3. Georgetown Alumni Group – There are over 24,000 alumni in the Georgetown University Alumni Group on LinkedIn.  Join the conversation, connect with alumni, start a discussion.

4.  Follow Georgetown University Page Follow the official Georgetown University page for university announcements, notable alumni and influencers, and use an aggregator for Georgetown groups on LinkedIn.

5. Follow Company Pages. Follow company pages to learn about company happenings and to do interview research.  See your connections who work for, or worked for, that company. Note: sometimes people who worked at the company previously are better able to give you a sense of the company. They no longer have a dog in the fight, as John Hill noted.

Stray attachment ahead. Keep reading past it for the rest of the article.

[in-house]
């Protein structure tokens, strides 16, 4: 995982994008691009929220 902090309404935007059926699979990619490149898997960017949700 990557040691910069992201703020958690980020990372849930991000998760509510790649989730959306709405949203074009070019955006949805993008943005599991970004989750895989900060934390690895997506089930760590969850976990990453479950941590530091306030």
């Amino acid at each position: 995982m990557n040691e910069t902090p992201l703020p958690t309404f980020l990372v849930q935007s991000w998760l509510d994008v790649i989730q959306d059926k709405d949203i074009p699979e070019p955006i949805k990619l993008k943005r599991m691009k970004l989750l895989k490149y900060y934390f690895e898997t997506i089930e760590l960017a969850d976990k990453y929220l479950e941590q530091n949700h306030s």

6. Leverage Insights. LinkedIn has made a huge effort to surface insights to allow you to stay better connected to those in your network.  New jobs, work anniversaries, moves, birthdays, and connections mentioned in the news are now push out to you in your profile and via email.  It’s all about relationship building and these are “prompts” for you to connect or reconnect with those in your network.  Use them.

7.  Follow Industry Groups. Learn about industry trends, buzz, and discussions. Don’t be an aggressive joiner though.  Ask for advice, not jobs. Listen first. Post later.

8.  Take a Cold Call to a Warm Call. Both the insights provided by LinkedIn (see #6) and the interests section, couple with the connection of Georgetown can quickly take a cold call to a warm call (Thank you, John Hill, for that catchy phrase).  While LinkedIn can help manage your contacts, remember, sometimes to connect effectively the conversation happens offline (via phone or in-person).